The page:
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Multiple Myeloma Awareness Month

Multiple Myeloma Awareness Month

March is Multiple Myeloma Awareness Month, and we'd like to put some focus on this cancer that remains unknown to many people. Multiple myeloma is the second-most common blood cancer. It's a cancer of the plasma cells, which are found mainly in the bone marrow and create antibodies that allow the immune system to fight pathogens. When these cells become cancerous, they start producing irregular proteins that can have a host of side effects.

Multiple Myeloma Awareness Month

Causes and Risk Factors

A relatively uncommon cancer, multiple myeloma has a lifetime risk of .76%, or 1 in 132. That doesn't mean it's easy to dismiss, however: it's estimated that there will be over 32,000 newly identified cases of it this year, and over 12,000 deaths.

Factors which may increase the chances of developing multiple myeloma:

  • Genetic predisposition: likelihood of developing myeloma increases if a first-degree relative has had it.
  • Racial predisposition: people of African descent are twice as likely to get it.
  • Gender: men are 1.5 times more likely to get it.
  • Age: it is most frequently diagnosed in 65 to 74 year olds.
  • Virus triggers: HIV, AIDS, hepatitis, certain forms of herpes, and Simian virus 40 (a contaminant in certain polio vaccines during the 1950s and 60s) may trigger it.
  • Exposure to atomic radiation.
  • Exposure to toxic chemicals: engine exhausts, fuels, cleansing materials, solvents, benzene, agricultural chemicals, and dioxins.

Multiple Myeloma Chart


Some people with multiple myeloma don't have obvious symptoms, but in at least 70% of patients common symptoms will appear, and these include back or bone pain, fatigue, and recurrent or persistent infections. Consult your doctor if you're experiencing symptoms such as:

  • Persistent or worsening tiredness or fatigue.
  • Recurrent unexplained infections: common ones include sinus infections, pneumonia, and urinary tract infections.
  • Persistent or recurrent back or bone pain.
  • Swelling of the extremities.
  • Shortness of breath.

Associated Conditions

There are a number of associated conditions resulting from the overgrowth of plasma cells.

Low Blood Counts: overgrowth of plasma cells in bone marrow can crowd out other blood cells, causing conditions like

  • Anemia: a shortage of red blood cells, which can cause fatigue and weakness.
  • Leukopenia: a shortage of white blood cells, which can lead to a weakened immune system.
  • Thrombocytopenia: a shortage of platelets, which can lead to bruising and bleeding.

Bone Weakness and Excessive Calcium: myeloma cells speed up the action of osteoclasts, cells that break down old bone to be replaced with new. New bone cell doesn't get replaced quickly enough, leading to weakness and fractures.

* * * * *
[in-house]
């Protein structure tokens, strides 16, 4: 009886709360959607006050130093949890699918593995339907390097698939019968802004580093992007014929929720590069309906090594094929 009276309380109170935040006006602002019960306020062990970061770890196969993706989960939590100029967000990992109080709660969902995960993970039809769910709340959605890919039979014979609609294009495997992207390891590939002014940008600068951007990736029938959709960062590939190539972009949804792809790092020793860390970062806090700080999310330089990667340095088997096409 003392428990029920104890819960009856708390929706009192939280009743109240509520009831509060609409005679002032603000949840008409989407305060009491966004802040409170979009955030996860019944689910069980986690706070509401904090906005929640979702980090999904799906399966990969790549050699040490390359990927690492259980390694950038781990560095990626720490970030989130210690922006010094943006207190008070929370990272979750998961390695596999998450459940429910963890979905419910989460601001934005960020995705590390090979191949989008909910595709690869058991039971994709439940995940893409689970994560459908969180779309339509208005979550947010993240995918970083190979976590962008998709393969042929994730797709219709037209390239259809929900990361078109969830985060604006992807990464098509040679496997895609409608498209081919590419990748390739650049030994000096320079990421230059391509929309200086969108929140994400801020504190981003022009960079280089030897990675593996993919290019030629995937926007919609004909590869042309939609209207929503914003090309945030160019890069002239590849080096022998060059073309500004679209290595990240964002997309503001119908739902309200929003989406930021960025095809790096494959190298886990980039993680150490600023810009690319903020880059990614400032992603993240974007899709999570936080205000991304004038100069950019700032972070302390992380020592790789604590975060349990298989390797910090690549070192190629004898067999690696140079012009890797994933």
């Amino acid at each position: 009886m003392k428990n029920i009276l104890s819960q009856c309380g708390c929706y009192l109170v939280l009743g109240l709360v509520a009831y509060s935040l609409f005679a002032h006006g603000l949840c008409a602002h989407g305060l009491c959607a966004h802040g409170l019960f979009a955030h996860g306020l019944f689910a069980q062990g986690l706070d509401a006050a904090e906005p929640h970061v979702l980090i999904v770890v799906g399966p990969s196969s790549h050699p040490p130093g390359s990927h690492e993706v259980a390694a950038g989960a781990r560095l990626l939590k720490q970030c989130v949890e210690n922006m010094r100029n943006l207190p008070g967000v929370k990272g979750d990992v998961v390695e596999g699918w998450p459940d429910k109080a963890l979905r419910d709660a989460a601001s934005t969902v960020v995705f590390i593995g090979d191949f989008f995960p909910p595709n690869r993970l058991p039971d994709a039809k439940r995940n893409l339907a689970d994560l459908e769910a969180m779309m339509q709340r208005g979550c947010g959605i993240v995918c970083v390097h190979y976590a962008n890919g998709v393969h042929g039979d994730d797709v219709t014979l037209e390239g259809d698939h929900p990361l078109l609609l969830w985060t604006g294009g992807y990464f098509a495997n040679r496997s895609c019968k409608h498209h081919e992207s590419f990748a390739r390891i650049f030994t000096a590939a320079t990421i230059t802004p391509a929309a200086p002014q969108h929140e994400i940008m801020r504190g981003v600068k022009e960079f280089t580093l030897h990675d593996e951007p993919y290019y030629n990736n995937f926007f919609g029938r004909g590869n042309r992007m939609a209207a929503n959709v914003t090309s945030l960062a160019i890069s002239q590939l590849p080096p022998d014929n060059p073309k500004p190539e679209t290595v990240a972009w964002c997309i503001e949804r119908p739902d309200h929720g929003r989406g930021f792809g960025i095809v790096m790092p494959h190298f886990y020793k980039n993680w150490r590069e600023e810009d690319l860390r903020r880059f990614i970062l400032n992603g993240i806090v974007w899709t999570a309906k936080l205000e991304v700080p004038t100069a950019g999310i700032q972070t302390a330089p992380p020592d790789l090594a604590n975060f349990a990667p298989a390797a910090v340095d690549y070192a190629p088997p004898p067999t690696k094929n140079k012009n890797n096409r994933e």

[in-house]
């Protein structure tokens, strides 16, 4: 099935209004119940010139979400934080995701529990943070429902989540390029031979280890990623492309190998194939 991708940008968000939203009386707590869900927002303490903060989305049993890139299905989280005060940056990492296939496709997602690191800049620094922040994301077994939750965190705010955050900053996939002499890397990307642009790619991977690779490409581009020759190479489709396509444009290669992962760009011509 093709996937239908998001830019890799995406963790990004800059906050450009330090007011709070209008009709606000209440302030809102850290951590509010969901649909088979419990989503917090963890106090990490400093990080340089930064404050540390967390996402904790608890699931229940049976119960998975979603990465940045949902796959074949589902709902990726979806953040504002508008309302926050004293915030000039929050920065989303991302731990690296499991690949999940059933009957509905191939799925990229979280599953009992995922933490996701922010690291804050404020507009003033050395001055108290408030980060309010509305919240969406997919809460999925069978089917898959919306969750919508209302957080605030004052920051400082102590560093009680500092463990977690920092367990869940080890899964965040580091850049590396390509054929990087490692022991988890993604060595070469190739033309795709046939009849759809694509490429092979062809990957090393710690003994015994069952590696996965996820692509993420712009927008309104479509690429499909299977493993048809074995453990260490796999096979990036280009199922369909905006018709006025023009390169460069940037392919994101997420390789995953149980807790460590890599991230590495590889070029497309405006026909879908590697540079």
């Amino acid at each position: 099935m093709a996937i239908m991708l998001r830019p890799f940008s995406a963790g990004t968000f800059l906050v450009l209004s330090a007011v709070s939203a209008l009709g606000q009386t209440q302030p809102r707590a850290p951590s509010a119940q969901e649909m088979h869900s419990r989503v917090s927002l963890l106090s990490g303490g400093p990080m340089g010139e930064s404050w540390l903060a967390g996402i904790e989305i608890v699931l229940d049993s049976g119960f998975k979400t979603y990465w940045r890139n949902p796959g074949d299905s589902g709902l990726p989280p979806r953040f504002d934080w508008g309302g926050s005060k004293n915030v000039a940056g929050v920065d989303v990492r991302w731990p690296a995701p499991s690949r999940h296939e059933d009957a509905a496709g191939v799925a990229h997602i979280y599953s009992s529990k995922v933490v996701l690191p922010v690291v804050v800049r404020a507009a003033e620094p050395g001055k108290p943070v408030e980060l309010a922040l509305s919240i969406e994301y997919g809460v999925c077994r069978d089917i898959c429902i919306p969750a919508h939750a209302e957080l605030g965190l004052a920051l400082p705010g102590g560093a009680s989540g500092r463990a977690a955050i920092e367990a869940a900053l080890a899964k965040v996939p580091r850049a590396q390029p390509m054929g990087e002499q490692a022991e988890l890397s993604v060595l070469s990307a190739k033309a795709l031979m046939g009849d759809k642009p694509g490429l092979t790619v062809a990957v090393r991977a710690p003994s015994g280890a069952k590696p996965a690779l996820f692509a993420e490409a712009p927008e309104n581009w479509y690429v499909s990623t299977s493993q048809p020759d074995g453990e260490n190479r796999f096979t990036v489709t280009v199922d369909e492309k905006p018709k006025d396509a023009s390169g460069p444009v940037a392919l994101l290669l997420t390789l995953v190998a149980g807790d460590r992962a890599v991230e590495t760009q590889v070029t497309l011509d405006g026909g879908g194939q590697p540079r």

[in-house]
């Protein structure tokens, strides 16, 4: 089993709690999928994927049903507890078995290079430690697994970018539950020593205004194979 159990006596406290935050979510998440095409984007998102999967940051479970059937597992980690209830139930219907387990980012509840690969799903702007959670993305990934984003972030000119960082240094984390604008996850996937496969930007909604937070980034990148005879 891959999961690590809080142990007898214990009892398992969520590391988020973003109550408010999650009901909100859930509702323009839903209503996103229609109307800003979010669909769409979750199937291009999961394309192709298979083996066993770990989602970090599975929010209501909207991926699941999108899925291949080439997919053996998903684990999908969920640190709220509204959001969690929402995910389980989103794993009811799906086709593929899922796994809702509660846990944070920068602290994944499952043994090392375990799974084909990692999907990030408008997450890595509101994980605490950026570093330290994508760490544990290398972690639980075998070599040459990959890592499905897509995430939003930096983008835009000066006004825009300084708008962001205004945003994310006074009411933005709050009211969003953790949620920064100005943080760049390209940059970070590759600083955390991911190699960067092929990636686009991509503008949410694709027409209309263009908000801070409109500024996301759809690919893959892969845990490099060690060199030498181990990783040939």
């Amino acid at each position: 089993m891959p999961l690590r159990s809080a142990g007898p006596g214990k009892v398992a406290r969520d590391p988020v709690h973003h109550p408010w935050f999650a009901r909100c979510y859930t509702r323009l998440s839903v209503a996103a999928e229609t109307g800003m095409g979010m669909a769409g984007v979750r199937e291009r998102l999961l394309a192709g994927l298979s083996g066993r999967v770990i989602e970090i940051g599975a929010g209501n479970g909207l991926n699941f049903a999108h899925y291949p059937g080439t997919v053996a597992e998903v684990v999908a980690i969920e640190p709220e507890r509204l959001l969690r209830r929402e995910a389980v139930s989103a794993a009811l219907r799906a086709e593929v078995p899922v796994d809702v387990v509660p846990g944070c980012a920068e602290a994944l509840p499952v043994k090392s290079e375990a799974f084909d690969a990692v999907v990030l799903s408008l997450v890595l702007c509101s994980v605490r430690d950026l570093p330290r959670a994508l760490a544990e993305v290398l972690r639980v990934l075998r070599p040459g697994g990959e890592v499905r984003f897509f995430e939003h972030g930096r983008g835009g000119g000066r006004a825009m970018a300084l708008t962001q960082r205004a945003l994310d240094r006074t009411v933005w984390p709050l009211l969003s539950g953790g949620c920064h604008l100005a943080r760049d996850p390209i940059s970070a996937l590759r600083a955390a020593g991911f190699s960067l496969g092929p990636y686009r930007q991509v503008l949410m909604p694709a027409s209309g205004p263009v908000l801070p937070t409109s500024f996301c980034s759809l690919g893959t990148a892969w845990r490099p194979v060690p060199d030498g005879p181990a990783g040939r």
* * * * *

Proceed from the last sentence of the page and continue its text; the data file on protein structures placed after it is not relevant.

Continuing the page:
It can also cause hypercalcemia, high levels of calcium in the blood, which is marked by:

  • Extreme thirst and excessive drinking to combat it.
  • Frequent urination.
  • Dehydration.
  • Kidney problems or failure.
  • Abdominal pain.
  • Severe constipation.
  • Loss of appetite.
  • Weakness.
  • Drowsiness.
  • Confusion.

Infections: Multiple myeloma causes abnormal plasma cells to crowd out healthy ones, and the abnormal cells produce antibodies that don't aid the immune system. This makes the patient susceptible to infections. Pneumonia is particularly common.

 Multiple Myeloma Treatment

Treatments for Multiple Myeloma

The advancement of multiple myeloma often determines much of the treatment course. Many myelomas are smoldering, or possessing the abnormal proteins produced by a myeloma without the disease advancing. Although the disease may become active, it can remain smoldering for years even without treatment. Studies continue regarding the potential of treatments during this stage to delay activation and improve life expectancy.

Active myeloma has many potential treatments. Among them:

  • Chemotherapy.
  • Stem cell transplants: creates a new source of healthy blood cells in the bone marrow to replace those killed in chemotherapy.
  • Proteasome inhibitors: drugs that prevent cancer cells from replacing old proteins with new ones, causing them to die.
  • Immunomodulatory drugs (IMiDs): drugs that activate certain immune cells, block some cancer growth signals, and kill myeloma cells.
  • Steroids: in high volumes can kill myeloma cells.
  • HDAC inhibitors: blocks production of a protein that allows myeloma cells to grow and divide.
  • Antibodies: train the immune system to target specific proteins in myeloma cells.

Supportive care is a major component of managing myeloma. As with all cancers, there is a focus on pain management, patient comfort, and maintaining good morale. With myeloma, supportive care also includes a focus on countering the disease's associated conditions, especially the bone weakness that often results. This care may include:

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